Deathstalker (1983)
By: James Gillett on September 5, 2009  | 
Jigsaw Entertainment (Australia) Region 4, PAL 4:3. English DD 2.0. 76 minutes
The Movie
Cover Art
Director: James Sbardellati
Starring: Rick Hill, Barbi Benton, Richard Brooker, Lana Clarkson
Screenplay: Howard R. Cohen
Country: USA
External Links
IMDB Rotten YouTube
Deathstalker (Rick Hill), a Conan-esc warrior in an unspecified medieval fantasy setting, quests to destroy a much feared evil sorcerer and rescue the king's kidnapped daughter. Along the way he'll have to gather the three powers of creation - a chalice, an amulet, and a sword – in order to defeat his advisory and rid the land of evil once and for all.

He'll also have to grope many a breast...

In the opening scene, after despatching a group scummy goblin like humanoids, which in turn saves a young scantily clad woman, our hero approaches her, pulls down her top and proceeds to feel her chest area. Moments later, a man suddenly appears out of nowhere and asks for the hero's name, and the distraction allows the girl to escape. Upon discovering her absence, Deathstalker turns and sighs 'This isn't my day'.

What more is there to say? That opener perfectly encapsulates the films tone and tells you pretty much everything you need to know about Deathstalker. To put it simply, it's a low budget, trashy Conan rip-off with a predilection towards gratuitous tit shots and random battles, with a hero who might as well be a villain. Nothing really makes sense (a fact best accepted early) instead it's all about set-pieces, with a plot that's just a rough guideline to facilitate random encounters and hammy effects.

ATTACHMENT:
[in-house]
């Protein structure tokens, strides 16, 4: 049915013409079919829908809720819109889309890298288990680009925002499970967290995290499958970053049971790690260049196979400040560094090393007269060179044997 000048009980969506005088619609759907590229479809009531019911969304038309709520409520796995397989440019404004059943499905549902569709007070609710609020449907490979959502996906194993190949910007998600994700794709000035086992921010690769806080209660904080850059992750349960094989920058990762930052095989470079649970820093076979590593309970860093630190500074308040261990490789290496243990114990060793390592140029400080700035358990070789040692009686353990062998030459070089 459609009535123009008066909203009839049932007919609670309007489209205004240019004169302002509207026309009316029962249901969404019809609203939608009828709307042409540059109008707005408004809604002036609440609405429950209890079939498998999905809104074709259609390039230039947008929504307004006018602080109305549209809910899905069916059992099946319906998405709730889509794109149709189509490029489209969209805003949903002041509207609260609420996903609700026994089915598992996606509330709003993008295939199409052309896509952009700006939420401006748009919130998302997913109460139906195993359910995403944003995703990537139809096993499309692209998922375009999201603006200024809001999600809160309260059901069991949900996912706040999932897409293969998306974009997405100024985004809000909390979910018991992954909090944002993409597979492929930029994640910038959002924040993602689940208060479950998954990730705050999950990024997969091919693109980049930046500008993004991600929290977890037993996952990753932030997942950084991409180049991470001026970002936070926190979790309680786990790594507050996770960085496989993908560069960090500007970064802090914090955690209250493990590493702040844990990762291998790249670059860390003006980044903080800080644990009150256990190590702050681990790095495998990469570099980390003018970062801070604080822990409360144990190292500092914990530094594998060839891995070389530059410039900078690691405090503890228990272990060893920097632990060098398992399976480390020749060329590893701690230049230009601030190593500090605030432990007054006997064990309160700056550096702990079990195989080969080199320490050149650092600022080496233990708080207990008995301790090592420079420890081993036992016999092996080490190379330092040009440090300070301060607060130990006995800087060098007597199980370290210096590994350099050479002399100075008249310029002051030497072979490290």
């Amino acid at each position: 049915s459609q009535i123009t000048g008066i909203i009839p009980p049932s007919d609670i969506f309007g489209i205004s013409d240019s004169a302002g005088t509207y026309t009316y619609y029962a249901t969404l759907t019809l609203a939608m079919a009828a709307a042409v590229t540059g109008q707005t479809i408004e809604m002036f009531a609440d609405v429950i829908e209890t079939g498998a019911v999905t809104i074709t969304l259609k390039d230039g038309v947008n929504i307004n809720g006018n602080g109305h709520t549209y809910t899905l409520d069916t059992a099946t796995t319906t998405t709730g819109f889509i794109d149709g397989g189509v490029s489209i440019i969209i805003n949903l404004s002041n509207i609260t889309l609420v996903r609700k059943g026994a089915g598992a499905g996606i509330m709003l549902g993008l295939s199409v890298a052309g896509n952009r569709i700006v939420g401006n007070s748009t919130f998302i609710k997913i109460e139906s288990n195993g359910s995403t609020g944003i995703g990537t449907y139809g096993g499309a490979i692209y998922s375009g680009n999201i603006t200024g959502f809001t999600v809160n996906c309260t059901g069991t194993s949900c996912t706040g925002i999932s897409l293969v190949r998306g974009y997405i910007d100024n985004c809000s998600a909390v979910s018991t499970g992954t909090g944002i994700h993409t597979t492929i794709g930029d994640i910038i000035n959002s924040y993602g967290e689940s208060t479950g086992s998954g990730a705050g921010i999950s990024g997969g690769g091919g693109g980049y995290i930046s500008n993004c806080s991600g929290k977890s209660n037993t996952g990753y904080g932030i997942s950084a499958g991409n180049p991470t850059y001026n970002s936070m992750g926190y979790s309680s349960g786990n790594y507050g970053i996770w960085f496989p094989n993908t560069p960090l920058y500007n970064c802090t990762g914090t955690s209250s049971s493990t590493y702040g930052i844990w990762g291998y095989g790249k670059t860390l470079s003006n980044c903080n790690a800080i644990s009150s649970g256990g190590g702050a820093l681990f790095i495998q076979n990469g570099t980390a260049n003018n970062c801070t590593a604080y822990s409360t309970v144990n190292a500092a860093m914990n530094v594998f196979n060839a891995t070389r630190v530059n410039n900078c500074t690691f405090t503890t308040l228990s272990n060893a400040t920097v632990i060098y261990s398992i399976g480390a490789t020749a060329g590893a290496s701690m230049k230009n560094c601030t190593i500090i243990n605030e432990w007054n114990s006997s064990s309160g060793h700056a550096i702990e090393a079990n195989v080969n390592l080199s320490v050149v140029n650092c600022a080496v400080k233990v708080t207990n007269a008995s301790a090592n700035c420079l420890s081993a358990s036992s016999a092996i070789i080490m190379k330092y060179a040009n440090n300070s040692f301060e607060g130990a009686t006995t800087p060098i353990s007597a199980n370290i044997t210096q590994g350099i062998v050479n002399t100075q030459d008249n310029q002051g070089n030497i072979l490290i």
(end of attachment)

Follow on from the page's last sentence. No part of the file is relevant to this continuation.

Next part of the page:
Indeed your enjoyment of Deathstalker will undoubtedly be dependent to your tolerance for bad filmmaking, shoddy editing, terrible makeup and all round lacklustre (if mildly amusing) performances. It's a B movie though and though, so consider yourself warned. If that all sounds good and dandy, and you can endure all for the sake of some silly exploitive nonsense, you're in for a cheesy fun time, at least for the most part.

The main criticism to be levelled at Deathstalker (apart from its technically inept execution) is that it tends to lose its way towards the second half and never fully recovers. Despite the novelty of its constant gratuities, it all becomes a little dull (a crime for this kind of B movie) only to end rather anticlimactically.

Never fear, for there are still some oddities to enjoy, like a random puppet creature who lives in a little chest and chows on fingers and eyeballs. It's moments like these that keep this film amusingly entertaining. Also a curiosity is a large pig-man that looks like something out of Duke Nukem 3D, and fits completely in harmony with the tone of this strange little movie.

Trivia Bits: Screenwriter Howard R. Cohen later wrote and directed Deathstalker IV and also scripted Deathstalker III and Barbarian Queen.
Presented in 4:3 (despite the back cover stating it's a 1:85:1 16:9 transfer) Deathstalker looks like a bad VHS rip with some pixilation thrown in for good measure. It's really an atrocious looking print, and one that constantly reminds you you're watching a cheap budget-priced disc.
A fairly flat Dolby Digital 2.0 track that can be best described as functional.
Extra Features
Nothing to report. The menu looks like it was created in around 5 minutes on a cheap consumer application and features only a scene selection.
The Verdict
Movie Score
Disc Score
Overall Score
Deathstalker isn't strictly a good movie, but there is some fun to be had, especially for those who can't get enough of trashy low budget Sword & Sorcery fair. Others might do better checking out Conan: the Barbarian or even The Beastmaster instead. Unfortunately the disc is rubbish, with the only positive being the wonderful cover art by Boris Vallejo. Hopefully fans will get a decent remastered widescreen version soon, as this release is a complete shocker.

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